Reed Richards, the team leader, AKA Mr. Fantastic, had the easiest time adapting. He was always more scientist than superhero, and the most flexible member of the group. He got a job with DARPA doing pure R&D.
While the artists at Pixar obviously found a way to make a volcano look personable and appealing, there was still the matter of selling the audience on the size of this character and the overall scale of this short.
The films in Pixar's collection show a patterned reliance on controlling images associated with the embodiment of masculinity that shores up the very systems of gender inequality the films are often lauded as challenging.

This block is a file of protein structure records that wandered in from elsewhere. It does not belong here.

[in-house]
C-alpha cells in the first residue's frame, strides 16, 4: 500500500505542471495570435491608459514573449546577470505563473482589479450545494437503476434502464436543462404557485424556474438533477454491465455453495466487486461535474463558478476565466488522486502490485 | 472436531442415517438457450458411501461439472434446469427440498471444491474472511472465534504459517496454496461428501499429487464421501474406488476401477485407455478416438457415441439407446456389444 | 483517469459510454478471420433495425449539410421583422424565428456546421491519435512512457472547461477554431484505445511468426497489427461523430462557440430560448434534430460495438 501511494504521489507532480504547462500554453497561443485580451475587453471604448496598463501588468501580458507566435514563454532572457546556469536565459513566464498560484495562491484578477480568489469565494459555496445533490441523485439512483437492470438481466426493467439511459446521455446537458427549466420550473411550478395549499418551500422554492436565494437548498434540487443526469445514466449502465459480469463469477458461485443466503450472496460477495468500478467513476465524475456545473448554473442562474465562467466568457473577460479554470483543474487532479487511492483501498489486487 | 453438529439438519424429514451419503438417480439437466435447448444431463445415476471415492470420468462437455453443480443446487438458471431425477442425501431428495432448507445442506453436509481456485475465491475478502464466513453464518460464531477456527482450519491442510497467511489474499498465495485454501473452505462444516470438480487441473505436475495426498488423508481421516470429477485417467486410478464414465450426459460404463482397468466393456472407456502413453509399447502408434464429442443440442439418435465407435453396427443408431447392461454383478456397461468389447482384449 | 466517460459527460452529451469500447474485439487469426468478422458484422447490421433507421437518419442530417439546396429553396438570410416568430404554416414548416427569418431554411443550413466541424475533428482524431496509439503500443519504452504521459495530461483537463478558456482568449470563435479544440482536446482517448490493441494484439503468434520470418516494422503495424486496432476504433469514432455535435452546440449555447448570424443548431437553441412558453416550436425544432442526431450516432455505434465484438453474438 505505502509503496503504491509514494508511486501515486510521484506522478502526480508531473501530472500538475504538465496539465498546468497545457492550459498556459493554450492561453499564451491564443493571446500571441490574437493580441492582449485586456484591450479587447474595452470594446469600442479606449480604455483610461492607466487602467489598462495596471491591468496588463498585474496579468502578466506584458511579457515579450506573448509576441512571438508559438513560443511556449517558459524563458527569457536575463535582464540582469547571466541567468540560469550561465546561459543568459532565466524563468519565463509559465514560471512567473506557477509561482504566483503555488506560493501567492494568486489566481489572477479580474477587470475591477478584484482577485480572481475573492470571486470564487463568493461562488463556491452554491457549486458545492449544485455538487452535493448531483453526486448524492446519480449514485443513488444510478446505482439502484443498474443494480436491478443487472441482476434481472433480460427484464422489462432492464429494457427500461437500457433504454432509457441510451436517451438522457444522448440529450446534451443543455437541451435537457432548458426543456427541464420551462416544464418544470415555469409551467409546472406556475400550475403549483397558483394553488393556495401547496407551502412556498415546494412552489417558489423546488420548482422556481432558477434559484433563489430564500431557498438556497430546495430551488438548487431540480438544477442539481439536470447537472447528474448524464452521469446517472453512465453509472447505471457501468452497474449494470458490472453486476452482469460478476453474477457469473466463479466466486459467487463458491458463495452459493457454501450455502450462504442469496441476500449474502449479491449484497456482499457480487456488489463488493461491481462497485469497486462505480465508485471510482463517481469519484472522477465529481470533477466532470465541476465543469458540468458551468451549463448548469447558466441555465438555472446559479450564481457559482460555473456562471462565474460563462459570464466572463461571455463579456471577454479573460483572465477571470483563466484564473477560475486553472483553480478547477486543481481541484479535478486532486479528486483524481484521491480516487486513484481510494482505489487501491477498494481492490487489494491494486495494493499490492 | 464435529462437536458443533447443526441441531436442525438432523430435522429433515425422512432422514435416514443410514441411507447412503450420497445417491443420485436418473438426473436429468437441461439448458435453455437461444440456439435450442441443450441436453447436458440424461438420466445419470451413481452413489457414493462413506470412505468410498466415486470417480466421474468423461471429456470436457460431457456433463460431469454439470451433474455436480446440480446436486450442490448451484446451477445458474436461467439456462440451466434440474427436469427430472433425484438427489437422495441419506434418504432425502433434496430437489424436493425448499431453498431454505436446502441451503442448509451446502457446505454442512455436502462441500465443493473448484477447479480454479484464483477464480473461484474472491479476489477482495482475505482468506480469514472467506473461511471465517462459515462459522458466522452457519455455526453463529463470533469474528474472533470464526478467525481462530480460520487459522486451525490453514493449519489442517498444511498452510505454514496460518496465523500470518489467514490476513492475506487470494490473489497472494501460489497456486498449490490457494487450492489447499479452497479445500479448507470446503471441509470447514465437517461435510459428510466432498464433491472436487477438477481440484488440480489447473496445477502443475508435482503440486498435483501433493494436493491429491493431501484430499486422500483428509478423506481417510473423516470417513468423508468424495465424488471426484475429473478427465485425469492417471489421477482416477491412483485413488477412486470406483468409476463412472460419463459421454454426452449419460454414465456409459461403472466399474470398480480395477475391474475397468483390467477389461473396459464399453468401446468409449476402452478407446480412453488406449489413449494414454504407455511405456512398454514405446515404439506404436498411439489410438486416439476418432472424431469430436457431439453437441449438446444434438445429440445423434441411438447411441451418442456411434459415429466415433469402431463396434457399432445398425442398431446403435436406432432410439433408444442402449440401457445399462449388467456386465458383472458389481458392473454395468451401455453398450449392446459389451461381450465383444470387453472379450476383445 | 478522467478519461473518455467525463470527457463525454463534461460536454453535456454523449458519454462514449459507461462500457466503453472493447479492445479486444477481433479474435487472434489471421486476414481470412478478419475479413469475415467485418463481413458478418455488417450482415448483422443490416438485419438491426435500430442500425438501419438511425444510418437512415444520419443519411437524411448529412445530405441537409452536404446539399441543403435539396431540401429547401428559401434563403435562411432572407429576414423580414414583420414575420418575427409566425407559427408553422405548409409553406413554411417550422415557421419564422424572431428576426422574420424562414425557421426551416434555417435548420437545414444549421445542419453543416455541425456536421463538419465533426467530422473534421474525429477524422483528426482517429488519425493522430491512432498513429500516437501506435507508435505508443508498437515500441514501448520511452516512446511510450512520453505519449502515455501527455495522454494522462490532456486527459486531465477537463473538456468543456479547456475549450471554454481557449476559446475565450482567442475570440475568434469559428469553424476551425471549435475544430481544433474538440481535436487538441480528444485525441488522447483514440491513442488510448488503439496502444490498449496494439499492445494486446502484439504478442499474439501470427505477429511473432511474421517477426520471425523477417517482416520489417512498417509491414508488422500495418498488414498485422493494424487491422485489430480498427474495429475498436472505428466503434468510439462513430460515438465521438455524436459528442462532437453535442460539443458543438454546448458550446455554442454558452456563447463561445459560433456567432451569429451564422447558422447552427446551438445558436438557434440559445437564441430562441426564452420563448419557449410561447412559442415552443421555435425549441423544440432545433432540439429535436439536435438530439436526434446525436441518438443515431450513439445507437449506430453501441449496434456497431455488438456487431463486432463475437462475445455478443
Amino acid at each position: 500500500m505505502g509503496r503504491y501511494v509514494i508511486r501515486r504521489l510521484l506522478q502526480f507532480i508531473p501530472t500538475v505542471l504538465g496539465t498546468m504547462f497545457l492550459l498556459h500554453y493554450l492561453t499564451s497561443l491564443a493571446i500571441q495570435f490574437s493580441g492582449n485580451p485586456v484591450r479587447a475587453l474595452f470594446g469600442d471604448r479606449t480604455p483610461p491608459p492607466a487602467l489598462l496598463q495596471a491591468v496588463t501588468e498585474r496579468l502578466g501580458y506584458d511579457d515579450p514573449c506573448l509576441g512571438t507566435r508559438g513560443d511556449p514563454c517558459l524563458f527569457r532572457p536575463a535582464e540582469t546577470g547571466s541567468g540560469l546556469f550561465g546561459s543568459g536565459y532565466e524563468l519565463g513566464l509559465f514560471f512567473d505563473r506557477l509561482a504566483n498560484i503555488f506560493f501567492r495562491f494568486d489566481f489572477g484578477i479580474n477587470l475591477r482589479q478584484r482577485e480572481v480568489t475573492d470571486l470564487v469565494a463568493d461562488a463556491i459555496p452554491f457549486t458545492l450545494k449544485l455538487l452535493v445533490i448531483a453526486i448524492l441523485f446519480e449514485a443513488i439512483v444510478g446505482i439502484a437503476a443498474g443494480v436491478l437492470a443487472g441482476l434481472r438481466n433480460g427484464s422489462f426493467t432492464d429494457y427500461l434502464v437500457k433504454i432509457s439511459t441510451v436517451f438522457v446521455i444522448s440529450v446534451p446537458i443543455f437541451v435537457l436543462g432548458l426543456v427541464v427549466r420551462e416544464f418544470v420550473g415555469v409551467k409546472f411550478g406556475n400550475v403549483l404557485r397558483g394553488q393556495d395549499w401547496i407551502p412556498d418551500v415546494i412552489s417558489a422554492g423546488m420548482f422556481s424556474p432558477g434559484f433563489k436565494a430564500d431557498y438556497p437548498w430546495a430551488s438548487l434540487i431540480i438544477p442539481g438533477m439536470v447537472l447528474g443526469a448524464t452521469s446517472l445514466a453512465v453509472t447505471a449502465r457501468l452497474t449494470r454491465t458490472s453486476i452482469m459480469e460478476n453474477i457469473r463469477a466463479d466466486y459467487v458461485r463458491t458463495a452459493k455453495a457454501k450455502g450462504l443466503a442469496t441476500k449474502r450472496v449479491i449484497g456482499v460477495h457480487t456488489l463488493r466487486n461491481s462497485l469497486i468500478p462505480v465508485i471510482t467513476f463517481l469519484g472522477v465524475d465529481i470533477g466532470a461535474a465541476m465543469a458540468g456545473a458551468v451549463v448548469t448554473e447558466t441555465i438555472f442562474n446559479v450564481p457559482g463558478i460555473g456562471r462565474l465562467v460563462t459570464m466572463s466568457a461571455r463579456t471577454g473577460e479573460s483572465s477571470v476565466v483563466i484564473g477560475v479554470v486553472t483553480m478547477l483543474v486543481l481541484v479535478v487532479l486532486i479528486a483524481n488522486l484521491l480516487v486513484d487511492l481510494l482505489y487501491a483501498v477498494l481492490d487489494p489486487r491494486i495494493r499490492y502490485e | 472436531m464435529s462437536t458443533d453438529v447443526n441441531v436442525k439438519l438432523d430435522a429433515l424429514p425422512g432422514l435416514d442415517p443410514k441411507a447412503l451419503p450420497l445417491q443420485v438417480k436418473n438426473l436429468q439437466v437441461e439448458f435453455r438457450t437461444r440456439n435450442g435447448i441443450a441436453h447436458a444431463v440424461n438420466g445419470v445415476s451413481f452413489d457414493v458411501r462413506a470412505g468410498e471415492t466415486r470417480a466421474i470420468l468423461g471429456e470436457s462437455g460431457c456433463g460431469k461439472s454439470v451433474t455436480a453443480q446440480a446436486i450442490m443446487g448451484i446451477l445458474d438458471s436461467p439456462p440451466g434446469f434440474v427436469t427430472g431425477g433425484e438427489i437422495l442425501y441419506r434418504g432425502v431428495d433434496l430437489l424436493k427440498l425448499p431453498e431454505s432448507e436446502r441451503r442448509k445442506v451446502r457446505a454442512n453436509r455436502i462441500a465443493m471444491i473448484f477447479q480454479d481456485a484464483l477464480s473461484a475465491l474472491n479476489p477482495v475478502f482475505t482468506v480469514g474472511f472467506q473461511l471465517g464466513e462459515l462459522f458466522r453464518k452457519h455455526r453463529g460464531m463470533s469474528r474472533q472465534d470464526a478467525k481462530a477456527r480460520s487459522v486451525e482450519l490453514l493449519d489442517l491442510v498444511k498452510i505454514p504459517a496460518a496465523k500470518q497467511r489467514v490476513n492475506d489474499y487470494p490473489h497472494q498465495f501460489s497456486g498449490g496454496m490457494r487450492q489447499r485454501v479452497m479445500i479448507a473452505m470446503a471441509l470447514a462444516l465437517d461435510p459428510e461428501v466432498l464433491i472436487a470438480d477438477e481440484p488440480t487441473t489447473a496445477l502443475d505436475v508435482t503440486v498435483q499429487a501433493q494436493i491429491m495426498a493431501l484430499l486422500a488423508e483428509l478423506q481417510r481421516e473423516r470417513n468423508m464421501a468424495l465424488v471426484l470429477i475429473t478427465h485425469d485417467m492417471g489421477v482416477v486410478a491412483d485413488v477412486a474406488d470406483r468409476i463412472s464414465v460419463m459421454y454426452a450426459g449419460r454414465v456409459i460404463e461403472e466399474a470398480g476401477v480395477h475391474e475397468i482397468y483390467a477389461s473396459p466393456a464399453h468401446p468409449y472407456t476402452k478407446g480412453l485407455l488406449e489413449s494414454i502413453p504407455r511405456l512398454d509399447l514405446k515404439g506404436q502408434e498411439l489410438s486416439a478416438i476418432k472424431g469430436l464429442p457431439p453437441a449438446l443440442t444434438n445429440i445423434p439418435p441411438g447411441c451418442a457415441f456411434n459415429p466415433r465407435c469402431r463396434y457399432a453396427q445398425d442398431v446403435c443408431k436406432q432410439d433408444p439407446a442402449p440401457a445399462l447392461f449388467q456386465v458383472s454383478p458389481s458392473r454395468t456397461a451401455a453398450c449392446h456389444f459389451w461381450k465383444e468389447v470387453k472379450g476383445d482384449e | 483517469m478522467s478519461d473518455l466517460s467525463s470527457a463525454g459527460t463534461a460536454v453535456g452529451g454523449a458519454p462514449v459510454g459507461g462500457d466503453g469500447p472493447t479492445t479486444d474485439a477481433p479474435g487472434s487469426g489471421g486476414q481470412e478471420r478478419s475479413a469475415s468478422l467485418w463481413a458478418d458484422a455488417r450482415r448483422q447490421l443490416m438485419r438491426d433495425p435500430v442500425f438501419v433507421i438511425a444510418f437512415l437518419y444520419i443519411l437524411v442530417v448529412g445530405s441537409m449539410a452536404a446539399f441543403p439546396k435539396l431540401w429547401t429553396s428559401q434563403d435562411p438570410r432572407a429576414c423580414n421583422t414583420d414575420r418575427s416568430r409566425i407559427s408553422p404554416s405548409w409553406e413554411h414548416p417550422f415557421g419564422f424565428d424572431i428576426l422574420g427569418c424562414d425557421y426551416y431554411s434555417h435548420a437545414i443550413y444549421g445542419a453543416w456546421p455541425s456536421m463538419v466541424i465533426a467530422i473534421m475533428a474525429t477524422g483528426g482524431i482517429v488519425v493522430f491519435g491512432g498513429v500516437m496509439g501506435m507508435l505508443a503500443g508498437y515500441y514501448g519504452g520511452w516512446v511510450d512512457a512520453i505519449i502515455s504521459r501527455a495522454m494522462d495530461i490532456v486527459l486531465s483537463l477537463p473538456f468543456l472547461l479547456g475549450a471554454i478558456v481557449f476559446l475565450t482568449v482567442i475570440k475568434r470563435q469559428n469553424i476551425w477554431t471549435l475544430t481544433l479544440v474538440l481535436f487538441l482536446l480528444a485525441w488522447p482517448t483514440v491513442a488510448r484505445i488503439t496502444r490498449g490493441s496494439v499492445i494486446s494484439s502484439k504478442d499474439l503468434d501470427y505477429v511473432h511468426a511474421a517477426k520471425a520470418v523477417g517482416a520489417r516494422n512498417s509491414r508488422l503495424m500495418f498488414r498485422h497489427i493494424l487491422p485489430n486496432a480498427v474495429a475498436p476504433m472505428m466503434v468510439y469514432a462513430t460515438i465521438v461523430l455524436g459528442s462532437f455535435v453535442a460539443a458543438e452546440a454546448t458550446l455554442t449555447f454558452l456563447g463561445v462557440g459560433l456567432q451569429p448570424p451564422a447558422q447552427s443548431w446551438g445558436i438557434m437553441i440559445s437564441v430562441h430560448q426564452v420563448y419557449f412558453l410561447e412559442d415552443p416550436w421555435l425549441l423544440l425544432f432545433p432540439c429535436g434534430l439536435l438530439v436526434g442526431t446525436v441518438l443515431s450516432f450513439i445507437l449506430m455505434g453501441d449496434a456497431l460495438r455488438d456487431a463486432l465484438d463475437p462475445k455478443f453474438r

Frozen is the most popular animated movie of all time. What's the creative secret to this amazing hit? How do you come up with a brilliant idea like this: a movie about female empowerment, based on the classic tale The Snow Queen?
What we may not know is that these stories and experiences that we have and tell ourselves might just be what is actually keeping us back from truly being creative in our lives, jobs, careers and organizations.
Michael Jordan's high school coach told him that there is "no I in team," to which the budding superstar replied, "Yes, but there is in win." These two contradictory approaches to creative success are on display in two new books.
What's revealed in these arrangements is striking: a belief that, once you've hired someone, you have bought the power to control their future when they work for you -- even after they've quit. In other words, you own them.